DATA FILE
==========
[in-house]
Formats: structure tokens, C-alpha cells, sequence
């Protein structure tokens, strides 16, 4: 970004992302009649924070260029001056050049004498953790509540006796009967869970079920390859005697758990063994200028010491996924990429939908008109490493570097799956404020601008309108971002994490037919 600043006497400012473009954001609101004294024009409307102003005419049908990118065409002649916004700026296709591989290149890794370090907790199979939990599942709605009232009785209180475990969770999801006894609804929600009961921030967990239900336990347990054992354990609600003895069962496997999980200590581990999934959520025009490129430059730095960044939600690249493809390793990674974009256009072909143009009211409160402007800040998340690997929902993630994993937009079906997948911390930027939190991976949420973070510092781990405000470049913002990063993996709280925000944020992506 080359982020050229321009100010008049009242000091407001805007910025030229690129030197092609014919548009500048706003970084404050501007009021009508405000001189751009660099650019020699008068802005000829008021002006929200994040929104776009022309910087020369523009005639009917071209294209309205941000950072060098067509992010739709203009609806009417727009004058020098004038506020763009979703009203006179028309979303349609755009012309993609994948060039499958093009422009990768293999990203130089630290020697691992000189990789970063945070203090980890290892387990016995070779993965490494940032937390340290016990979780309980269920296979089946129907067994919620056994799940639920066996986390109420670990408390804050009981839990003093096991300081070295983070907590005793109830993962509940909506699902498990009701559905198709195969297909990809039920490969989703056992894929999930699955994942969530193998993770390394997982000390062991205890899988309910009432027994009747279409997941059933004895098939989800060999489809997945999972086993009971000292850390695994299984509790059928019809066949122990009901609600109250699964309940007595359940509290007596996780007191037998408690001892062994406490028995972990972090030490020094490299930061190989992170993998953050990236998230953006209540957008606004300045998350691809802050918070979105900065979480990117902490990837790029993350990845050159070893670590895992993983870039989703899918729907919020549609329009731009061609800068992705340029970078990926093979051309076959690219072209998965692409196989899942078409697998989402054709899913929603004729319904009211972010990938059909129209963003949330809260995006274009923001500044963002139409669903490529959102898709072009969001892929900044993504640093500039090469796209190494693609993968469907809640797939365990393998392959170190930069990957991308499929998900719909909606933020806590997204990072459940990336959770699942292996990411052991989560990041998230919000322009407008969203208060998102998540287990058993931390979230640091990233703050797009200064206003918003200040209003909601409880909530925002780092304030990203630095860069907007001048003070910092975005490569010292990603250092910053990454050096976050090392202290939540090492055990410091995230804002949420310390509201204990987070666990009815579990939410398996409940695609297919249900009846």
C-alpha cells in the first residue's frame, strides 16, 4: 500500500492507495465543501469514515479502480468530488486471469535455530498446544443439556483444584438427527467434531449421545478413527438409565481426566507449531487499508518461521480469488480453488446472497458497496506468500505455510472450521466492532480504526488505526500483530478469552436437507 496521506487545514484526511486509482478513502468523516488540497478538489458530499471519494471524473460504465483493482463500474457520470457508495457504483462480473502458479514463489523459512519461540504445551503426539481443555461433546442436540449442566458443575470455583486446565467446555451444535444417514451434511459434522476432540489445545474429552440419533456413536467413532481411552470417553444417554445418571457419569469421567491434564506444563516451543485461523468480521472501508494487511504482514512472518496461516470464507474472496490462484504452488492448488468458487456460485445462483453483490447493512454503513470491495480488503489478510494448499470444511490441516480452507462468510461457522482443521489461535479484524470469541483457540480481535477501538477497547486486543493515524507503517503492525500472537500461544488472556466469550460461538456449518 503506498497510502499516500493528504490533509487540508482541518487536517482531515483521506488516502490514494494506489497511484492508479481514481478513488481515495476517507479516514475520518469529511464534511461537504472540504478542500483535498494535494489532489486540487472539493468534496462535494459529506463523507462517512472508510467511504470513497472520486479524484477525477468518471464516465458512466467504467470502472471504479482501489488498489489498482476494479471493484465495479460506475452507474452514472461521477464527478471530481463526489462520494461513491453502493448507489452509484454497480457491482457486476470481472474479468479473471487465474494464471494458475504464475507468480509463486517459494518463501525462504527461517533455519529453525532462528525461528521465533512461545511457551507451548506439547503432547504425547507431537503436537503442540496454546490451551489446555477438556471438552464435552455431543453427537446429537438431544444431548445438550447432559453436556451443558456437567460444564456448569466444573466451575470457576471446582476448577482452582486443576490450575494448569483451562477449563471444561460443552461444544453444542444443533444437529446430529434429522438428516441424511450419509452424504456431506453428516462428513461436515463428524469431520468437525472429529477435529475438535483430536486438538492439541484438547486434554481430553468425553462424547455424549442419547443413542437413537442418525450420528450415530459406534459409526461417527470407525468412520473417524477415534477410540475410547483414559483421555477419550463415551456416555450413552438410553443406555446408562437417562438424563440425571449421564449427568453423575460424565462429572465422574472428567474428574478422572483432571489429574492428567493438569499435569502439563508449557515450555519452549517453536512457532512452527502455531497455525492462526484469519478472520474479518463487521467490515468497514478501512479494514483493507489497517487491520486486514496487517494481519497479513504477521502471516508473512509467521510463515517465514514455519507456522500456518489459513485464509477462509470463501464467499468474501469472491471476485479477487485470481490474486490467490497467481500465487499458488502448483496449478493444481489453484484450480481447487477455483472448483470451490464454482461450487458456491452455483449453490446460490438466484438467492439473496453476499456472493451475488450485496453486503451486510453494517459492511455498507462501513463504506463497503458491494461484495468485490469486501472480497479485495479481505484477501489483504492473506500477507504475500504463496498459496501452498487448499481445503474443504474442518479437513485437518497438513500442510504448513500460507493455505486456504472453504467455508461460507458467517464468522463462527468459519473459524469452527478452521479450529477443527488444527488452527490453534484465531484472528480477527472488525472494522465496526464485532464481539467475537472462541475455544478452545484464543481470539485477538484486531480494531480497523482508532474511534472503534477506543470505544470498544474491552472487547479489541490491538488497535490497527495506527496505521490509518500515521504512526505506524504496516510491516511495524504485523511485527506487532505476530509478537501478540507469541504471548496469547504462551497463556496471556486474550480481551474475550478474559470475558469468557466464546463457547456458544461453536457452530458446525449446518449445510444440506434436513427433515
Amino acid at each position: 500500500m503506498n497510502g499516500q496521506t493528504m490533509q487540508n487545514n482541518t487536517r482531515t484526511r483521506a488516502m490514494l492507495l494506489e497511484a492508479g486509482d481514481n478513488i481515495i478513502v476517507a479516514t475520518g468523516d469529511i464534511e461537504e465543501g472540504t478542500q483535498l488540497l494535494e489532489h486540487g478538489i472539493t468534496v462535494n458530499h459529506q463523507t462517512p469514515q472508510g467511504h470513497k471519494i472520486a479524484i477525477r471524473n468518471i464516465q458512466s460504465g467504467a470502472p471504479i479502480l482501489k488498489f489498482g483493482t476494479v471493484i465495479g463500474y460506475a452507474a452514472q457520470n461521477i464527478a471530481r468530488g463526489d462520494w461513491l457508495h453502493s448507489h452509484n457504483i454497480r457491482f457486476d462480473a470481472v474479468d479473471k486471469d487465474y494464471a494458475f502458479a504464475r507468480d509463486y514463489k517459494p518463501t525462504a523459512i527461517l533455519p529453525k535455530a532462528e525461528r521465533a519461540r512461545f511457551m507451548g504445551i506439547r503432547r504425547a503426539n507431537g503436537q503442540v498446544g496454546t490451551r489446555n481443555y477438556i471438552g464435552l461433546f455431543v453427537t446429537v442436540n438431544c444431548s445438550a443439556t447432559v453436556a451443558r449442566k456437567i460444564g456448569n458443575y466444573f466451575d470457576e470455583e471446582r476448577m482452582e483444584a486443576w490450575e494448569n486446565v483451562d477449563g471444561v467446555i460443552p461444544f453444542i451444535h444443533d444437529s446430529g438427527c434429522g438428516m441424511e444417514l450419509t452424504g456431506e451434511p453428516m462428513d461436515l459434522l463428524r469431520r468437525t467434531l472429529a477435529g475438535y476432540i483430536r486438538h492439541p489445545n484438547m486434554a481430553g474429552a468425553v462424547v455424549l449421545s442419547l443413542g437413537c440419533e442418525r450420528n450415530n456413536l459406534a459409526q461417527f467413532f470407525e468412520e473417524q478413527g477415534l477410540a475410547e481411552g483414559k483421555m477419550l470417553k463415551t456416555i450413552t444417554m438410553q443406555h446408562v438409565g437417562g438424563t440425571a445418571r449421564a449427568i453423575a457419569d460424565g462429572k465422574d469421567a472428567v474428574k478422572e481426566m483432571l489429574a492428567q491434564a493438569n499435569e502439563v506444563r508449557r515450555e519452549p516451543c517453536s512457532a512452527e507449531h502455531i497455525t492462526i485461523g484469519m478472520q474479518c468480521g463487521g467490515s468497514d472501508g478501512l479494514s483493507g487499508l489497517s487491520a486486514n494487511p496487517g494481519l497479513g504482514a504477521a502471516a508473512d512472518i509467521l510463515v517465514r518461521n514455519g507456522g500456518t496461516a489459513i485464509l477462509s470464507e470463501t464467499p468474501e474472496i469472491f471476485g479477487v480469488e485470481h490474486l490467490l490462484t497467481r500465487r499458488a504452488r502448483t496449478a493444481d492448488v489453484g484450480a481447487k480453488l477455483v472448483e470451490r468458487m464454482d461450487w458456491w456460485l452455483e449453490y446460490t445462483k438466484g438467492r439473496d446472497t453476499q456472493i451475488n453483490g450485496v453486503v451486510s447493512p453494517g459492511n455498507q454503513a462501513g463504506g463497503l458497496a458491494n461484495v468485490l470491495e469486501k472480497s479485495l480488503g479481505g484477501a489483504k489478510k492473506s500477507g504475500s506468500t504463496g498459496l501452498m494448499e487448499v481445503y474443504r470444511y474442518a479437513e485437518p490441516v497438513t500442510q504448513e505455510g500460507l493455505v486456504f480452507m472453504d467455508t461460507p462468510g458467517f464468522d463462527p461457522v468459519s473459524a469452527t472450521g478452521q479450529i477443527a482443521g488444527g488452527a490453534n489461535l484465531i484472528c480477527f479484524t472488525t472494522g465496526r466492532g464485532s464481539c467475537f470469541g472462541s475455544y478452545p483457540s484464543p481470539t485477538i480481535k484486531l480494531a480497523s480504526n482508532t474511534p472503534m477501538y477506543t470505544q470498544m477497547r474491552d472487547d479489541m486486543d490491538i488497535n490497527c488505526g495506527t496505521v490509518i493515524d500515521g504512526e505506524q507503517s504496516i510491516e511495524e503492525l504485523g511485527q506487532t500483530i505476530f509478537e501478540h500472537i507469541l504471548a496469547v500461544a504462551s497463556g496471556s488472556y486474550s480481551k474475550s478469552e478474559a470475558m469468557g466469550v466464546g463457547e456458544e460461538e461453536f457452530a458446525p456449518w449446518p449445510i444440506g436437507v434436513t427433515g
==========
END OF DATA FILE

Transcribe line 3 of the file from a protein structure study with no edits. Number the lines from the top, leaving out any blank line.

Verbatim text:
């Protein structure tokens, strides 16, 4: 970004992302009649924070260029001056050049004498953790509540006796009967869970079920390859005697758990063994200028010491996924990429939908008109490493570097799956404020601008309108971002994490037919 600043006497400012473009954001609101004294024009409307102003005419049908990118065409002649916004700026296709591989290149890794370090907790199979939990599942709605009232009785209180475990969770999801006894609804929600009961921030967990239900336990347990054992354990609600003895069962496997999980200590581990999934959520025009490129430059730095960044939600690249493809390793990674974009256009072909143009009211409160402007800040998340690997929902993630994993937009079906997948911390930027939190991976949420973070510092781990405000470049913002990063993996709280925000944020992506 080359982020050229321009100010008049009242000091407001805007910025030229690129030197092609014919548009500048706003970084404050501007009021009508405000001189751009660099650019020699008068802005000829008021002006929200994040929104776009022309910087020369523009005639009917071209294209309205941000950072060098067509992010739709203009609806009417727009004058020098004038506020763009979703009203006179028309979303349609755009012309993609994948060039499958093009422009990768293999990203130089630290020697691992000189990789970063945070203090980890290892387990016995070779993965490494940032937390340290016990979780309980269920296979089946129907067994919620056994799940639920066996986390109420670990408390804050009981839990003093096991300081070295983070907590005793109830993962509940909506699902498990009701559905198709195969297909990809039920490969989703056992894929999930699955994942969530193998993770390394997982000390062991205890899988309910009432027994009747279409997941059933004895098939989800060999489809997945999972086993009971000292850390695994299984509790059928019809066949122990009901609600109250699964309940007595359940509290007596996780007191037998408690001892062994406490028995972990972090030490020094490299930061190989992170993998953050990236998230953006209540957008606004300045998350691809802050918070979105900065979480990117902490990837790029993350990845050159070893670590895992993983870039989703899918729907919020549609329009731009061609800068992705340029970078990926093979051309076959690219072209998965692409196989899942078409697998989402054709899913929603004729319904009211972010990938059909129209963003949330809260995006274009923001500044963002139409669903490529959102898709072009969001892929900044993504640093500039090469796209190494693609993968469907809640797939365990393998392959170190930069990957991308499929998900719909909606933020806590997204990072459940990336959770699942292996990411052991989560990041998230919000322009407008969203208060998102998540287990058993931390979230640091990233703050797009200064206003918003200040209003909601409880909530925002780092304030990203630095860069907007001048003070910092975005490569010292990603250092910053990454050096976050090392202290939540090492055990410091995230804002949420310390509201204990987070666990009815579990939410398996409940695609297919249900009846």